The News Scroll 19 December 2017  Last Updated at 4:15 pm | Source: PTI

Almost 2 lakh complaints of choking, foul smelling bio-toilets in trains: CAG

Almost 2 lakh complaints of choking, foul smelling bio-toilets in trains: CAG

New Delhi, Dec 19 (PTI) Almost two lakh complaints regarding choking, foul smelling and non-functional bio- toilets in trains were received from the public in 2016-2017, a report of the Comptroller and Auditor General of India (CAG) said today.

The CAG, in its report on 'Induction of bio-toilets in passenger coaches in Indian Railways', has said that out of the 613 trains being handled in 32 coaching depots it audited, 160 trains did not have bio-toilets.

"In the remaining 453 trains having 25,080 bio-toilets, 1,99,689 instances of deficiencies or complaints were noticed," the report stated.

With 1,02,792 complaints, choking seemed to be the most common problem for passengers regarding bio-toilets, the report said, followed by complains of foul smell (16,375), non-functional toilets (11,462), non-availability of dustbins (21,181), non-availability of mugs (22,899) and other complaints like ball valve failure and wire ropes (24,980).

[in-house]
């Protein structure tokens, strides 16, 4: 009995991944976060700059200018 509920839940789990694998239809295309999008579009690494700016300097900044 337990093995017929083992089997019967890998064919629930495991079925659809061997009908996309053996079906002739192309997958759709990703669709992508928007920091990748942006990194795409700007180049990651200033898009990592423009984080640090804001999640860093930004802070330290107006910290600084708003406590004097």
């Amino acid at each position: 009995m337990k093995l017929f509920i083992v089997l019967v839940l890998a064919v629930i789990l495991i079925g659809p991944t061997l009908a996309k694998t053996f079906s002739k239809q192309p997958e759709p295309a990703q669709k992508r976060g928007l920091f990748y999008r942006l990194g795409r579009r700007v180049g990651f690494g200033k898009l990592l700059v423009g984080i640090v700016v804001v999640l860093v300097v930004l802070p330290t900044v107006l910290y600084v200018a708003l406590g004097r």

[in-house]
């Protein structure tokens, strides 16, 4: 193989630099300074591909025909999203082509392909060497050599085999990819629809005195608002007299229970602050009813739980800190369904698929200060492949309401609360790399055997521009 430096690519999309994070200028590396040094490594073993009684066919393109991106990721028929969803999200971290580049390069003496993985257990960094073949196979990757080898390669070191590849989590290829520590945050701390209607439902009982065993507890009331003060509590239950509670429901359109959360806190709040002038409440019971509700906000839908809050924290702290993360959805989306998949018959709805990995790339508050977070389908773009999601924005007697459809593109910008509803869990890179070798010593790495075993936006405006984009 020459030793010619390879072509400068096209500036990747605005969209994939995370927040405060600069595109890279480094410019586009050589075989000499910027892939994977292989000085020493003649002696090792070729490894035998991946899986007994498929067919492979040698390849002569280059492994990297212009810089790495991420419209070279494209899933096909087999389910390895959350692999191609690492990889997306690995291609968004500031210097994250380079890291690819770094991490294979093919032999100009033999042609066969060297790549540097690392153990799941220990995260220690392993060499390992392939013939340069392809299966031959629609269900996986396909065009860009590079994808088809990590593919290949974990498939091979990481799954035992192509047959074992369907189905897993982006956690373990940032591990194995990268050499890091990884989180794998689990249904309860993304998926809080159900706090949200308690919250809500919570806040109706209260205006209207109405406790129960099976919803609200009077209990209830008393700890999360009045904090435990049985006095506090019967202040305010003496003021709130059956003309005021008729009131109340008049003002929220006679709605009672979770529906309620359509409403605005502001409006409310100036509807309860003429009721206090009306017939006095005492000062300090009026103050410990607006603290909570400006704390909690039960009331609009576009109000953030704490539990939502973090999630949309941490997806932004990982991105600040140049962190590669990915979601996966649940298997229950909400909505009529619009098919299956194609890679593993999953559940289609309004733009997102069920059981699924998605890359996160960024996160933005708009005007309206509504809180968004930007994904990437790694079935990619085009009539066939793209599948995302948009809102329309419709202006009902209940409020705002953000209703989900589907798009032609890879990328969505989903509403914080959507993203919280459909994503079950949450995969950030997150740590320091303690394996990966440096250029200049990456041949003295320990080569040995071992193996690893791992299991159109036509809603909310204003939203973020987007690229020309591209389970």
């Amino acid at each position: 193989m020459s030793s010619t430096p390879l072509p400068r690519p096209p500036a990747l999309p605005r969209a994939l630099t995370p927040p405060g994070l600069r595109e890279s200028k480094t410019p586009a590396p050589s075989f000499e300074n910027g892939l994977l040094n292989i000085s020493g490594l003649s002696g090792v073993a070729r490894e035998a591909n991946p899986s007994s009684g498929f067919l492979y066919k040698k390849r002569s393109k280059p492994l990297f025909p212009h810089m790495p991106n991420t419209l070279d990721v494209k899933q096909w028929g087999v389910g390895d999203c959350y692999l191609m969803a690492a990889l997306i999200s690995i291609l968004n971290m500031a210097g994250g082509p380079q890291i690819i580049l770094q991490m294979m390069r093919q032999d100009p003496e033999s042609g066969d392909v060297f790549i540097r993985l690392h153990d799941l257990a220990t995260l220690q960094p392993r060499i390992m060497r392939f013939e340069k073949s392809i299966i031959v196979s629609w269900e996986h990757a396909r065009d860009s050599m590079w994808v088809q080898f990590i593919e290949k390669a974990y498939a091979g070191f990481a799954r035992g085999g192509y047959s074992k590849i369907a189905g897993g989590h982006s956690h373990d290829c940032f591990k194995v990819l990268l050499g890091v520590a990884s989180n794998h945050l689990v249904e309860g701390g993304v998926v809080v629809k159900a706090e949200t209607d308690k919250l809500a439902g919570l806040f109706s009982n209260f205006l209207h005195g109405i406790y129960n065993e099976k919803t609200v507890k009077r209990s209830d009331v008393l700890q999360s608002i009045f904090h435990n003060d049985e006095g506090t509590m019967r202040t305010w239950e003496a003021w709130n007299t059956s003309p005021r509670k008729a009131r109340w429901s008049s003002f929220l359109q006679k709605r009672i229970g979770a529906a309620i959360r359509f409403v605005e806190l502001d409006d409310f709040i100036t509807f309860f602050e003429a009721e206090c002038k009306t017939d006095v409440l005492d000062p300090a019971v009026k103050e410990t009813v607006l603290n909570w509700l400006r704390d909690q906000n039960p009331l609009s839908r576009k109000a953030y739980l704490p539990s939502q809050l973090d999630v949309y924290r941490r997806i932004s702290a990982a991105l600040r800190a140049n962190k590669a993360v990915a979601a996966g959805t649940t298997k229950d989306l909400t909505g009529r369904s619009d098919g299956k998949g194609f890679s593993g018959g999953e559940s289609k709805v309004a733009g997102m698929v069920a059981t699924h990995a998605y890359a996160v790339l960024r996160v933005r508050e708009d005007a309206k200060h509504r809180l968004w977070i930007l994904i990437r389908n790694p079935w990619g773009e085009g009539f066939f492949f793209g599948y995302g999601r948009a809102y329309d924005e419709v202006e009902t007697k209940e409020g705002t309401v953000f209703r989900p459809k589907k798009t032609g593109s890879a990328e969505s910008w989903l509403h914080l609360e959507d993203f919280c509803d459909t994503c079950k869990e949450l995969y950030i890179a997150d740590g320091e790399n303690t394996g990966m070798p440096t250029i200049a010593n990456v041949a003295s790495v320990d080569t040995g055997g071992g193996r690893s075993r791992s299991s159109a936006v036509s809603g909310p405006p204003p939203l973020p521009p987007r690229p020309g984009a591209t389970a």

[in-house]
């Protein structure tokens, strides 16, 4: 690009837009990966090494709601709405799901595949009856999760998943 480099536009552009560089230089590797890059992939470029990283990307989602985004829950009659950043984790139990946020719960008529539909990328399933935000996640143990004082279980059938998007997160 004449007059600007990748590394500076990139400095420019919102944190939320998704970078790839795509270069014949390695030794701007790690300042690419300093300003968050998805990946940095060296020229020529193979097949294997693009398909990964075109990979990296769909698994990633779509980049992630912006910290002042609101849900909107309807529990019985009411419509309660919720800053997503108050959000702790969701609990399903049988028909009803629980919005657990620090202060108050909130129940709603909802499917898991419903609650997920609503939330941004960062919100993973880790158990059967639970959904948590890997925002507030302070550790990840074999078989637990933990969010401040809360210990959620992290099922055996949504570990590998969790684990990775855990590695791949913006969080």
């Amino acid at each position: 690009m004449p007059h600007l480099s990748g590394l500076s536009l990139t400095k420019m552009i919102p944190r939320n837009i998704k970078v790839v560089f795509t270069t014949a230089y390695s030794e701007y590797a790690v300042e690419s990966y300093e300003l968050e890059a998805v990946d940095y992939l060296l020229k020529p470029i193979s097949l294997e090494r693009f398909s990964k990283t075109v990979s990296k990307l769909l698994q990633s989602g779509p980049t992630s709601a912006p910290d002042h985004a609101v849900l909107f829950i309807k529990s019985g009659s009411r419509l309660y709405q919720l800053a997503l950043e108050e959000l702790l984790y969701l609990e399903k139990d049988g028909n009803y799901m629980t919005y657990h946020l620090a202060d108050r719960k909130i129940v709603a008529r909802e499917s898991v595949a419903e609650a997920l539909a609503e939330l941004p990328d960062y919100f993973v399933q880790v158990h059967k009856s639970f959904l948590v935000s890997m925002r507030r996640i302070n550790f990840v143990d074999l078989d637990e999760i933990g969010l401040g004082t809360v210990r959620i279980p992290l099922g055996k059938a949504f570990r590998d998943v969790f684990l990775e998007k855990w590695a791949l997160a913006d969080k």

The report has said that 1,02,792 cases of choking in 25,080 bio toilets imply "that one bio-toilet got choked four times in a year during 2016-2017." During 2015-2016, for 24,675 bio toilets, 61,088 cases of choking were seen.

"This shows that instances of choking of bio-toilets increased in 2016-2017 and needs to be addressed," it said.

The report said that 33.89 per cent of the choking cases were noticed in Bengaluru coaching depot in South Western Railway alone, which handles only 1.6 per cent of the total bio-toilets, implying that one bio-toilet got choked 83 times in a year.

The report which is based on audit for the period 2014- 2015-2016-2017 and was submitted in Parliament today, also provided Railways' view on the stinking and choking bio- toilets.

The ministry has said that while the matter was being dealt with firmly, the choking problem was due to misuse of bio-toilets by passengers. It also said that stainless steel dustbins were prone to thefts.

"All out efforts are being made to fit anti-pilferage devices to minimise cases of theft. Regular passenger awareness drives were being conducted to sensitise passengers and cases of choking were now reduced...," the ministry told the CAG, the report said.

Officials said that the transport behemoth is already considering replacing existing bio-toilets with the bio-vacuum ones, which will be odour free, cut down water usage by one- twentieth and will have much lesser chances of getting blocked.

Disclaimer :- This story has not been edited by Outlook staff and is auto-generated from news agency feeds. Source: PTI
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